NBC: Sea creatures swarming ashore from San Diego to San Fran. — CBS: Millions of dead blanketing miles of coastline, “like a red carpet… 12-16 inches thick… never seen anything like this” — ABC: We wonder if they’re sick, or it’s something in ocean? Scientists don’t have an explanation (PICS & VIDEO)

Published: June 19th, 2015 at 6:24 pm ET
By

241 comments


NBC (Weather Channel) transcript, Jun 16, 2015 (emphasis added): “From San Diego to San Francisco, creatures from the sea are swarming ashore… large slugs are showing up on Bay Area beaches… In the San Diego area, local beaches have taken on a reddish tint… crabs have washed ashore.”

NBC (Weather Channel), Jun 16, 2015: A pair of bizarre invasions have left California beachgoers perplexed… Large purple blobs… known as sea hares [and] hundreds of miles to the south… tuna crabs washed ashore.

ABC News transcript, Jun 16, 2015: Like something from a science fiction movie, the invasion of the purple blob… [Experts] tell us it’s unusual to see these slugs show up [over] an extended period of time. Morgan Dill: “We’ve been seeing them wash up since September, going all through winter, and now even more in spring. Perhaps it’s because of the warmer water?”… The slugs are among the creatures that have been mysteriously showing up on land. A number of whales have been beached in the area recently.

CBS News, Jun 17, 2015: Millions of red tuna crabs invade California… overwhelming beaches in Orange County… Ben Tracy says these crabs are trying to tell us something… crabs are so thick in places… “It looked like a red carpet — a good foot-to-16 inches thick. It kinda took me back, [I've never seen anything like this before].”

CBS LA, Jun 16, 2015: Countless red tuna crabs have washed ashore… covering the Orange County coastline… conditions few [fisherman] have seen in their lifetimes.

Coastline Pilot, Jun 18, 2015: The critters beached before… but Sunday’s activity in Huntington was unusual, said Marine Safety Lt. Michael Beuerlein, who had not seen a similar occurrence in 34 years with the city.

NPR, Jun 17, 2015: There’s something strange happening along the coast of So. California. It’s the latest in a string of rare phenomena… [a] red line cutting across the sand for miles… last time there was a major sighting of pelagic crabs was back in the ’80s.

Orange County Register, Jun 15, 2015: [They] showed up in early January and again in February on Balboa Island, fascinating marine scientists… Experts said the crabs… haven’t been seen in the area for decades… crabs are the latest in a year of odd sightings along the coast… Rocky Neidhardt, chef at The Shack on San Clemente Pier, said it looked like “millions” of the crabs were in the water, with more along the beaches.

ABC San Diego, Jun 15, 2015: The big question many people have is why are they washing ashore? “We’re wondering whats wrong, whether they’re sick or whether there’s something in the water? And why are they all washed up?”… Researchers with Scripps Institute of Oceanography don’t have an explanation… not sure yet if it’s connected to the developing El Nino… Researchers are still running tests, they should know more next week.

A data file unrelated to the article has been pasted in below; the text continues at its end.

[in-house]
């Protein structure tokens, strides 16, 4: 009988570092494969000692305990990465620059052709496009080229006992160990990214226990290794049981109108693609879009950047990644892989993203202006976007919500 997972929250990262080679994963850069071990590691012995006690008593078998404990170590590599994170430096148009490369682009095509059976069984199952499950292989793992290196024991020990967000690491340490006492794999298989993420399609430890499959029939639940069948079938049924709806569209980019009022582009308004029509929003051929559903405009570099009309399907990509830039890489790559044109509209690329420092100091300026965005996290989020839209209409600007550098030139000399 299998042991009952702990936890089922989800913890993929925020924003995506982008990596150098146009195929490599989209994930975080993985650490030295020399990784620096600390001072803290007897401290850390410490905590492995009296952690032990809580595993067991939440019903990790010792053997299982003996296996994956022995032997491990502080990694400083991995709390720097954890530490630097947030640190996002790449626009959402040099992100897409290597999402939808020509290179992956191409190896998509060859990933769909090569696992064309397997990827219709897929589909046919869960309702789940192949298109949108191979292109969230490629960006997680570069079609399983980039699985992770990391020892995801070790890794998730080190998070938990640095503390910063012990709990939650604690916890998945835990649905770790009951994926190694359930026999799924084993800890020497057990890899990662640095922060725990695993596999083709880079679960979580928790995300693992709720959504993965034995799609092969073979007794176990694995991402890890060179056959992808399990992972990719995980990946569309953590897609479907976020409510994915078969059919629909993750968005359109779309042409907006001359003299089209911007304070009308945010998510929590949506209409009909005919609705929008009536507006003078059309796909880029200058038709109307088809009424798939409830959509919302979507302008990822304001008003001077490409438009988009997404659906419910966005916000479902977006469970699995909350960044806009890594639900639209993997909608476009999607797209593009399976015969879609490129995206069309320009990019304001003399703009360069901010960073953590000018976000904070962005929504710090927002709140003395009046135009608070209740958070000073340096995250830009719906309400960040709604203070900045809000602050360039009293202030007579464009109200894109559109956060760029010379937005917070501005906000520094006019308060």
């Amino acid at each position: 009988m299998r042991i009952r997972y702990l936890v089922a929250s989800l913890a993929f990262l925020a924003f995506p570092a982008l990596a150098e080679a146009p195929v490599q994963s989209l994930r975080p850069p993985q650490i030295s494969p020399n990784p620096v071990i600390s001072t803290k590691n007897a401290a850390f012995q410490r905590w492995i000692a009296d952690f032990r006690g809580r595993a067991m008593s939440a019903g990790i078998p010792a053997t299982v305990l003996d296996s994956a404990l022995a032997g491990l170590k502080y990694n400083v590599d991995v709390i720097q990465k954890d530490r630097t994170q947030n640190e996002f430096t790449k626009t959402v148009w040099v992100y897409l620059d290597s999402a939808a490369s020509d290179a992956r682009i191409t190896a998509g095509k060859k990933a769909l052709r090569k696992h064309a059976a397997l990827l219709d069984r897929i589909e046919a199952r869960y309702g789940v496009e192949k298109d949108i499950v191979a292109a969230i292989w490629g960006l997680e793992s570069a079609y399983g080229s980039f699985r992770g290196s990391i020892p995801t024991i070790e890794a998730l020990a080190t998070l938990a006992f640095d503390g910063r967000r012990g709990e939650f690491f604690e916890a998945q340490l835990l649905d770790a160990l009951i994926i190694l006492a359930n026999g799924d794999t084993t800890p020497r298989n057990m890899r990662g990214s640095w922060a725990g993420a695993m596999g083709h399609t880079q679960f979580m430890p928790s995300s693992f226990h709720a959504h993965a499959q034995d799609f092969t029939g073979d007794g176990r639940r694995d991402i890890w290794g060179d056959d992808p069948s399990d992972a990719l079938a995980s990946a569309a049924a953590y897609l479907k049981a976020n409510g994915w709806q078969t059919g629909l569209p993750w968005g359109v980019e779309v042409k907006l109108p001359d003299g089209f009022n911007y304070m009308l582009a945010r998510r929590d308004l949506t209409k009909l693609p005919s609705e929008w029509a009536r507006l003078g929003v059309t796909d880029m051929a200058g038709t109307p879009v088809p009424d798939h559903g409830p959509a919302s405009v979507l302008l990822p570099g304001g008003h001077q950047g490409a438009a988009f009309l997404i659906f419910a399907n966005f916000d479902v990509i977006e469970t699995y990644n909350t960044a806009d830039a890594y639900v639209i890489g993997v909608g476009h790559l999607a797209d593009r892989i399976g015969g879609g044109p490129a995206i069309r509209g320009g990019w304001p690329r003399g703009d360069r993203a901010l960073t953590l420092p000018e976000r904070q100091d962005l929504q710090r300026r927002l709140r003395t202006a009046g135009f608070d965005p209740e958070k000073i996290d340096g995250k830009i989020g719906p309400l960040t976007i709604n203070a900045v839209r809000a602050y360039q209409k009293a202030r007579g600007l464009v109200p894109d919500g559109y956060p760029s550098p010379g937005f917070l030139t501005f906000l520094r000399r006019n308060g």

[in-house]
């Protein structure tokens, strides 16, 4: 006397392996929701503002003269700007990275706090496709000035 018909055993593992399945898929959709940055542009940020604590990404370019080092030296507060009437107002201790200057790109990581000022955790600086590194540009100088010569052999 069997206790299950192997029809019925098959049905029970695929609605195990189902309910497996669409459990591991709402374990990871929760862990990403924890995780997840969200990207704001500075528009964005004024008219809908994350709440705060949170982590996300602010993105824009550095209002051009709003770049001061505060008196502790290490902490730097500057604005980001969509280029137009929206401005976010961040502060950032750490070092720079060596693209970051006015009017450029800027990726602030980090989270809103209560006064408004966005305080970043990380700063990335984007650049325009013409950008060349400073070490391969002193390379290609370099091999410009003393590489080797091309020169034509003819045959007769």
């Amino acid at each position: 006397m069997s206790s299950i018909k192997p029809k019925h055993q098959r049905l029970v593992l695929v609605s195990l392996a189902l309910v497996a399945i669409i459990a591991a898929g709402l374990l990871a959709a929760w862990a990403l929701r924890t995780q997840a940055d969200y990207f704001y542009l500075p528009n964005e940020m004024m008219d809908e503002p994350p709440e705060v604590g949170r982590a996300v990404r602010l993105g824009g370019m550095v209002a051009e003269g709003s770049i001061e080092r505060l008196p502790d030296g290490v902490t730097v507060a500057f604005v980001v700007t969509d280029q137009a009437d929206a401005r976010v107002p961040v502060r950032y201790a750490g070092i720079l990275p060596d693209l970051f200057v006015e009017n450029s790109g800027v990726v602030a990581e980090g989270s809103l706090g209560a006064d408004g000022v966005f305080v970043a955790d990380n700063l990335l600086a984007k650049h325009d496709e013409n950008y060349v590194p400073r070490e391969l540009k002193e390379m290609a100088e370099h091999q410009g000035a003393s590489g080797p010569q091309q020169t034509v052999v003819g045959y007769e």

Watch the CBS broadacast here

Published: June 19th, 2015 at 6:24 pm ET
By

241 comments

241 comments to NBC: Sea creatures swarming ashore from San Diego to San Fran. — CBS: Millions of dead blanketing miles of coastline, “like a red carpet… 12-16 inches thick… never seen anything like this” — ABC: We wonder if they’re sick, or it’s something in ocean? Scientists don’t have an explanation (PICS & VIDEO)

  • obewanspeaks obewanspeaks

    Another created tax payer/rate payer extracted slush fund…for the industry insiders.

    Scam 101! :(


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  • Sol Man

    We just returned home to the Denver area after having driven up to Oregon. All along the way there were few birds where you would expect to see them, around the water. Also, there were very many dead trees seen particularly cedars from Bend, OR through to ID, in the Oregon high desert/badlands.
    I could not do a close visual inspection of the trees because the driver of the car did not wish to stop. Dead cottonwoods and elms in ID and WY. Dead pines of the many various kinds in northern CO. Trees that had thrived until relatively recently. Yes, some exhibited signs of burned bark similar to those seen in Redding, CA video.


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  • obewanspeaks obewanspeaks

    I guess if the best are saying the Earth will be exterminated in about 100 years, I am pretty sure we will all start seeing dead biological things like animals/plants everywhere around us.

    Pretty sure Extermination means death to everything biological.. :(


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  • Wow/ A picture says a thousand (a million?) words.
    There IS something in the water. And Science isn't looking for it. Science has decided to disregard it. Science seems to think, "Mother Nature", vomits up her contents, occasionally. (Seriously??)
    Science is unconcerned, and this blows my mind!


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  • harv33021

    "Scientist don't have an explanation"…..That is because they are whores. Fu*k um.


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  • dunkilo

    Its time to make soylent red! Yummy Dig in!This will soon be our new food:( Hope you like seafood.


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    • Gasser Gasser

      Atomic No Laugh Comics

      Fukushima Diichi 11:59.99 Doomsday Clock

      Last Supper fish recipe.

      1. Add 2 qt of Tritium water into a Recycled radioactive stainless steel pot.

      2. Add 1 tea spoon of concentrated Jet Stream rain Bucky Balls.